Work and Travel in North America
WORK IN NORTH AMERICA ALL YEAR ROUND
North America makes up some of the richest countries in the world and some of the poorest. Making up the mainland, along with what’s known as Central America and the Caribbean, this continent is a traveller’s dream. Whether you want to visit the sprawling metropolises of New York and Mexico City or laze around on a beach in the Bahamas, there’s something for you here.
Volunteering in North America will let you stay for longer, test your limits, and show others what you are capable of achieving. If the travel guides of North America are already convincing you to hop on a flight, take a look at some of the incredible volunteering opportunities on offer.
Do you have what it takes to tackle North America?
1. Work in North American Hostels
North American hostels aren’t as abundant as they are in Europe, particularly in the Caribbean and in the United States. However, everywhere else you’ll find it easy to find a position in a hostel. The work may or may not pay. It depends on the country, the city, and the hostel itself. But you can always expect at least a free bed.
Since North American hostels are some of the most expensive in the world, it makes good financial sense to take on one of these roles.
2. Volunteer as a Dive Instructor
So many people from all over the world come to North America to learn how to dive. The courses are not intensive and it’s relatively easy to become qualified. If you already have a dive certification, you can volunteer and begin helping out with teaching others how to dive.
There are a lot of spots in and around the Caribbean for this sort of work. However, if you’re looking to work and travel in a cheaper area you should head to Central America. Guatemala is a particular favourite of backpackers looking to dive.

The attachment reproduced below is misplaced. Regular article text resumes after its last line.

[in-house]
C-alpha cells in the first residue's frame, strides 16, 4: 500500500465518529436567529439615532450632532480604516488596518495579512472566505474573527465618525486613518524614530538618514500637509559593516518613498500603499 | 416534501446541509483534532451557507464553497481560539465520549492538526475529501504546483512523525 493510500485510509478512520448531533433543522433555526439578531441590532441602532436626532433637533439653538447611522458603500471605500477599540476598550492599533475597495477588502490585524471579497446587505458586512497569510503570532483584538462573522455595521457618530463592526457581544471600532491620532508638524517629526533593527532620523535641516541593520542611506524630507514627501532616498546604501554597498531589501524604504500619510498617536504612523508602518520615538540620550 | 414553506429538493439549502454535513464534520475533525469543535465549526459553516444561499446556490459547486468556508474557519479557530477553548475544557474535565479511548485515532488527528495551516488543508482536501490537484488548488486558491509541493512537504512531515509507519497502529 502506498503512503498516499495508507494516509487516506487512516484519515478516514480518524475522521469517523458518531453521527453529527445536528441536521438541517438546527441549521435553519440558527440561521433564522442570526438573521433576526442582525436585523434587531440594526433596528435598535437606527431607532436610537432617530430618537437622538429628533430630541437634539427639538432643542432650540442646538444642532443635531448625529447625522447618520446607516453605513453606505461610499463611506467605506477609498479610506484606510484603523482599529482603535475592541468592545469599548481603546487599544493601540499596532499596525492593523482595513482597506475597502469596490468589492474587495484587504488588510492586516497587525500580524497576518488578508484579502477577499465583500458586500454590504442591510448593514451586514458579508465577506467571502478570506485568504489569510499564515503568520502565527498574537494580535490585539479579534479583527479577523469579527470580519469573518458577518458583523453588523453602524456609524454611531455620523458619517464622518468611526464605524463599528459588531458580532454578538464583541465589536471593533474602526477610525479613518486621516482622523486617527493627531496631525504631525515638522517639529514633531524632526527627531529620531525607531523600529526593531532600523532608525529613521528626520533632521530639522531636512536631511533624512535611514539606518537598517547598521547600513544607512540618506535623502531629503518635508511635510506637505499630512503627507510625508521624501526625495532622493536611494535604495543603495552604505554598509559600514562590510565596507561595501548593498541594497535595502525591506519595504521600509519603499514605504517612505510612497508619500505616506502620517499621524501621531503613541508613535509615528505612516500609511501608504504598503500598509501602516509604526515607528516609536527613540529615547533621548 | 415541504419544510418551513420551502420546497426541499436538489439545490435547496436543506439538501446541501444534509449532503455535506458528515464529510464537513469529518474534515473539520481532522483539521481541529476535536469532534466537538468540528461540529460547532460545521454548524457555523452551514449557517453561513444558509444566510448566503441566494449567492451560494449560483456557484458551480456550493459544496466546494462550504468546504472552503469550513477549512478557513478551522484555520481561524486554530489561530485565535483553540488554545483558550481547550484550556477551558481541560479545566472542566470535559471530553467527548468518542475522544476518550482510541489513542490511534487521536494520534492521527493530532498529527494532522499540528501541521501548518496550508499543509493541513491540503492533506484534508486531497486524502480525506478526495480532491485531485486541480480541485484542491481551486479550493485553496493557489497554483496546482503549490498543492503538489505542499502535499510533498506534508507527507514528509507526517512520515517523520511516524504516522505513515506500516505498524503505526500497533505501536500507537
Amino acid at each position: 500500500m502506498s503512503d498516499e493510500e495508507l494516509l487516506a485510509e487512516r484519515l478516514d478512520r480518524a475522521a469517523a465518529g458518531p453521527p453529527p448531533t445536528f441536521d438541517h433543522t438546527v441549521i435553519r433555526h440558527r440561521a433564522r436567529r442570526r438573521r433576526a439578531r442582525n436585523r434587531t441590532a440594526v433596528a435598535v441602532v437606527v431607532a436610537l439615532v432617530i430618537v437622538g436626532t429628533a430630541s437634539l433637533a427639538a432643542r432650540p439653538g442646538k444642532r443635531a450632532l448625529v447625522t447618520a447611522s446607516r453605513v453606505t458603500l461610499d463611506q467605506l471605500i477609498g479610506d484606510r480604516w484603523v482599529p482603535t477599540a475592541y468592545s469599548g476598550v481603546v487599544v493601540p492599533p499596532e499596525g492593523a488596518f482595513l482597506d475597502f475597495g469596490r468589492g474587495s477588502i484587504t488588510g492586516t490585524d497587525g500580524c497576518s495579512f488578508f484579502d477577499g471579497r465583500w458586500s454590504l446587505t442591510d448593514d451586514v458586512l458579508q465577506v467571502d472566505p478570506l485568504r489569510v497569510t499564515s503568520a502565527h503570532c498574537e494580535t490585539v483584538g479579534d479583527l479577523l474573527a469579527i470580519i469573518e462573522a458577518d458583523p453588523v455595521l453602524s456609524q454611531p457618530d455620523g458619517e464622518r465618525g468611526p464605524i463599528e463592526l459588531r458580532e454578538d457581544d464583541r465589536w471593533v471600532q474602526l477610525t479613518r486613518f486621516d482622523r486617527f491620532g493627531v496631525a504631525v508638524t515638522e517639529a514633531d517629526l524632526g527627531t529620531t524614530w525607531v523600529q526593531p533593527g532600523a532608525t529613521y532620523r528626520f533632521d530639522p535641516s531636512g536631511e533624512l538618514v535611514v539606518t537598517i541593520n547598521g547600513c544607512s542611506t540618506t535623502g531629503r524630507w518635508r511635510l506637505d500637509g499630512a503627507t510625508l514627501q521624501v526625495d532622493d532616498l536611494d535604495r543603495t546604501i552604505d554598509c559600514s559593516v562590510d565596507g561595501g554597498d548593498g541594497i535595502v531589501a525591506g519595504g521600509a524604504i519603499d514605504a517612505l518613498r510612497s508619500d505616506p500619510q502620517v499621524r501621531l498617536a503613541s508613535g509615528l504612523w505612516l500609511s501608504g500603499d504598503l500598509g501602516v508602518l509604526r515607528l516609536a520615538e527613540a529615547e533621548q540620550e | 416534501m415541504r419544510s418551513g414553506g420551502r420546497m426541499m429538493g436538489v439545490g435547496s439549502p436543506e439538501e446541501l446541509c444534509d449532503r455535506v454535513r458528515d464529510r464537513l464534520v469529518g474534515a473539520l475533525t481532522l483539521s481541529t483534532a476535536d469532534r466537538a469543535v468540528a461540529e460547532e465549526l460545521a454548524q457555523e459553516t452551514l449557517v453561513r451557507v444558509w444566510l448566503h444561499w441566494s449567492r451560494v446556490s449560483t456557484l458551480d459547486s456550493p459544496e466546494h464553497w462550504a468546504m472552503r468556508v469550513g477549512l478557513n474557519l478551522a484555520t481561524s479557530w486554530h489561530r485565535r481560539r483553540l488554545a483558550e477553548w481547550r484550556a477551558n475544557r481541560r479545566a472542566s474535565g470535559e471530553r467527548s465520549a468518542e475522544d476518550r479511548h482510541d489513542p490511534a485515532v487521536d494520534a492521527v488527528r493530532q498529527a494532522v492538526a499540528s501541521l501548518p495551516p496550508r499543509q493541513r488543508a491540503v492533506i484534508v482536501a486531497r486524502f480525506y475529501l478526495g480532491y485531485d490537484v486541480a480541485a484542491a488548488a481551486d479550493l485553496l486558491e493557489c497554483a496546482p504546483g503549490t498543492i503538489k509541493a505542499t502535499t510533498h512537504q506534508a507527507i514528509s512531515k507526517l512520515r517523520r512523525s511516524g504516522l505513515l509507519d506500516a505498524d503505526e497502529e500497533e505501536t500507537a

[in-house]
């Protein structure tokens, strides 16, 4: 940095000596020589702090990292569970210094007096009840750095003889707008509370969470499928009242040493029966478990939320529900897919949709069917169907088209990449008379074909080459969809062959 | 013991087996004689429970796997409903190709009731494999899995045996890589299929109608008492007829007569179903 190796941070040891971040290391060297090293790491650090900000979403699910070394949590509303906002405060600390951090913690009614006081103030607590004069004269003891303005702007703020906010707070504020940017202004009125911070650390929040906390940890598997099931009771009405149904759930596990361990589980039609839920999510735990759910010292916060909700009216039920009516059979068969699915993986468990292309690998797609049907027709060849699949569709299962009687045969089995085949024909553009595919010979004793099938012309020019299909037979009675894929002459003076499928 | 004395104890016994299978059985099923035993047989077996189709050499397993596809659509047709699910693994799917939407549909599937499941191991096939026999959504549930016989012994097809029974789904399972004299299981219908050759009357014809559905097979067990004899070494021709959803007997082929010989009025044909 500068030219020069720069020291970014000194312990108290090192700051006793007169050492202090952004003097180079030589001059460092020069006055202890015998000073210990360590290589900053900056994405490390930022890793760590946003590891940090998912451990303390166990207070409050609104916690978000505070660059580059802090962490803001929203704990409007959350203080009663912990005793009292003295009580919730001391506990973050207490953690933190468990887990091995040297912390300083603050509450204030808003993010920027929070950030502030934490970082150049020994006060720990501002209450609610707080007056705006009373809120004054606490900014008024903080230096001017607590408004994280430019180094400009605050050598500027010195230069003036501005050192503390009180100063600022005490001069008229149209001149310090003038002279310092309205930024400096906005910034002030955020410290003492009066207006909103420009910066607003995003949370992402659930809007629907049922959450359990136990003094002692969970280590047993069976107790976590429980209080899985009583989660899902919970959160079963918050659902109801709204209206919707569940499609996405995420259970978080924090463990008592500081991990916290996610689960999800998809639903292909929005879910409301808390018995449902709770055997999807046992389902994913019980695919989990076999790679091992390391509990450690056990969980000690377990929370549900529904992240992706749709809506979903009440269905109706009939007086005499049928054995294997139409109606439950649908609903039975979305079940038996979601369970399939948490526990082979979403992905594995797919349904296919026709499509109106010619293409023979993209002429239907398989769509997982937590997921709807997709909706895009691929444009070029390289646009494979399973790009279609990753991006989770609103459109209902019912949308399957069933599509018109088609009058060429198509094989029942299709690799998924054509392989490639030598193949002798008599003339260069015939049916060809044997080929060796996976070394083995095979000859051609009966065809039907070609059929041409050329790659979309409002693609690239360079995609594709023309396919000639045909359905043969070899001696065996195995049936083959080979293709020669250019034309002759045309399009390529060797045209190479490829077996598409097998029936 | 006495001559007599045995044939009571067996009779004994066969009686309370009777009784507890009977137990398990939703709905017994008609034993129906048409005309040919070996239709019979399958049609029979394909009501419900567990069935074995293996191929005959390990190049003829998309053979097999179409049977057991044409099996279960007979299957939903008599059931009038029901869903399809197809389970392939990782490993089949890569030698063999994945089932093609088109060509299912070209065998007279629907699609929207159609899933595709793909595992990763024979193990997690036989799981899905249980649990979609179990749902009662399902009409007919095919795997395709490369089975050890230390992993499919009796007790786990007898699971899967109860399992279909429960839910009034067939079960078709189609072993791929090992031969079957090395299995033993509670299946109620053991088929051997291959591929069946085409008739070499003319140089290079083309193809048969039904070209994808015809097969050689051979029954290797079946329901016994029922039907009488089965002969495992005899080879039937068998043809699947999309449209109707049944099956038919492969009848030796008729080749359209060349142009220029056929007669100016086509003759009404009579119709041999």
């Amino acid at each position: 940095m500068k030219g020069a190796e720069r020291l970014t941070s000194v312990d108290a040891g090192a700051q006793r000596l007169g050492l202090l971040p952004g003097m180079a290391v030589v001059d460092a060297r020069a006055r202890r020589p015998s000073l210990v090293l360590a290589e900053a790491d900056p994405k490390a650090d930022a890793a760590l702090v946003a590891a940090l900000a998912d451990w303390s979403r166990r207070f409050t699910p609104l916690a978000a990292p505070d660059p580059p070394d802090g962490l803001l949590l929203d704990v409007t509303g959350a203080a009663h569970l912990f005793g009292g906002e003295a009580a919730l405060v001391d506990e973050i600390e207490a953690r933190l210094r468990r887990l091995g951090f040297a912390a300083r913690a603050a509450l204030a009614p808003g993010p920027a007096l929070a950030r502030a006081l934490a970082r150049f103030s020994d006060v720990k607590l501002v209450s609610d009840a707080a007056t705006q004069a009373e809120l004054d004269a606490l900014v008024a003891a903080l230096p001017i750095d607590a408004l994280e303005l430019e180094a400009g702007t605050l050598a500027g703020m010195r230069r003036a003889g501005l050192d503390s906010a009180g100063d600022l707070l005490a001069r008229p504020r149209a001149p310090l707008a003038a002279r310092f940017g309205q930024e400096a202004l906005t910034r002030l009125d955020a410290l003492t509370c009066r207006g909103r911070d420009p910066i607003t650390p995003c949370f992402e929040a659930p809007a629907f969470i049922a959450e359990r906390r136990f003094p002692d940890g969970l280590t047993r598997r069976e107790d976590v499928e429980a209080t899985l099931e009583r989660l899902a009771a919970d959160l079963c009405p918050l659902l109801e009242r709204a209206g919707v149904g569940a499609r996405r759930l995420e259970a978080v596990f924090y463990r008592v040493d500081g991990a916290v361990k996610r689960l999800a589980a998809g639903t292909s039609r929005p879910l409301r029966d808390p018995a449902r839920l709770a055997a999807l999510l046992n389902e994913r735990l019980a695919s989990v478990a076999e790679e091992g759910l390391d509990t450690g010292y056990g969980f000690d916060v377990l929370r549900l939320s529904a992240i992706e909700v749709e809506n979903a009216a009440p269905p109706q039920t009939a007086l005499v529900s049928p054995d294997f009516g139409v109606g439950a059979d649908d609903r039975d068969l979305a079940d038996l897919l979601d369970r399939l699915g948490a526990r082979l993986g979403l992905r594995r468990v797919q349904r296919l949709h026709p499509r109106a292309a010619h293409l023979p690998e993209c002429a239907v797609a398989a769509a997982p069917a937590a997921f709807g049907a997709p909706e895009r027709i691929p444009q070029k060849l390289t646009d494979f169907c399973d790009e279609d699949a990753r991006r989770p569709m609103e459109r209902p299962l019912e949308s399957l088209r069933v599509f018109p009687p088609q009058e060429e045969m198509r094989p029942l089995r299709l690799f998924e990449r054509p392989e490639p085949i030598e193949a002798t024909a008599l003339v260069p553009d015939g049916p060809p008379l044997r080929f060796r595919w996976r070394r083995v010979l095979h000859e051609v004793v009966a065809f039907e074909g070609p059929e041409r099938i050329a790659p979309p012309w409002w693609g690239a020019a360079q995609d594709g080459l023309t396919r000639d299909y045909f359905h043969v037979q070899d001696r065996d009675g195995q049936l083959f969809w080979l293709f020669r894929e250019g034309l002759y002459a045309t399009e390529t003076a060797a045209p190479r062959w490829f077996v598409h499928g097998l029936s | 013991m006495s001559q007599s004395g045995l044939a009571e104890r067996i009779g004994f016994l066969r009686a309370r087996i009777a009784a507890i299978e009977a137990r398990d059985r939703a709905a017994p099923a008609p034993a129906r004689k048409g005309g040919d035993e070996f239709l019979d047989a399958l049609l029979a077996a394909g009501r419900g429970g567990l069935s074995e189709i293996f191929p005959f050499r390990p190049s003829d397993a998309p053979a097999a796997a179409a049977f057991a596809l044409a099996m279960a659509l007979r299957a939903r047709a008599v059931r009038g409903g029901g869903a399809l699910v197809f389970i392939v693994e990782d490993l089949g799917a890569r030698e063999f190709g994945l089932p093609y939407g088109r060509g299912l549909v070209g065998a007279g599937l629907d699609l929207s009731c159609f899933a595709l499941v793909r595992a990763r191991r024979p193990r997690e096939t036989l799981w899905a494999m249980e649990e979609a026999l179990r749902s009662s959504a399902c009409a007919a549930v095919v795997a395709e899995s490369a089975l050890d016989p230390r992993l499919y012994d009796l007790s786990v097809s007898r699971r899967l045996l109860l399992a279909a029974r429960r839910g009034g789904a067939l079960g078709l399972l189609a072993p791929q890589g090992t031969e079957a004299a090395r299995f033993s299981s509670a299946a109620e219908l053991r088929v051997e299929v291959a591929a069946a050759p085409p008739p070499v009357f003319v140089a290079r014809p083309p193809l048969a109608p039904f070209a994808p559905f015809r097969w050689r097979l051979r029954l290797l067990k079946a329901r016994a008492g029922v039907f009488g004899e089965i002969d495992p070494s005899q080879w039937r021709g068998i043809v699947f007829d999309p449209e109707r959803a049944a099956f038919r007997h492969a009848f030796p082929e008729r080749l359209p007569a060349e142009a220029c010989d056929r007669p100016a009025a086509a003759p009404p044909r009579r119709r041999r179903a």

3. Teach English in North America
It’s easy to forget that only the United States, Canada, and some smaller Caribbean islands have English as their native language. The rest of the continent speaks mainly Spanish. That’s why if you want to work and travel in North America you should look into teaching English.
Travel in North America and you can find English teaching work in a range of places. Mexico City, for example, is a main hub for teaching English in North America.
Depending on where you want to work, you may only need to be a native English speaker. But it’s always better to have a formal qualification, such as the TEFL. This will enable you to acquire work in formal educational settings.
Furthermore, a working knowledge of Spanish will allow you to begin teaching English from scratch, which provides you with more options for work.
WORK & HOLIDAY VISA / PERMIT REQUIREMENTS FOR PAID WORK AND VOLUNTEERING IN NORTH AMERICA
USA Visa Policies: If you have a passport from one of the 39 countries on the USA's Visa Waiver Program list – which includes the UK, Australia, New Zealand, Japan and European Union countries – you need to apply for an Electronic System for Travel Authorization (ESTA) in advance of your trip. Register online with the Department of Homeland Security at least 72 hours before your arrival. Once your ESTA is approved, it is valid for two years. The fee is payable online and costs $14.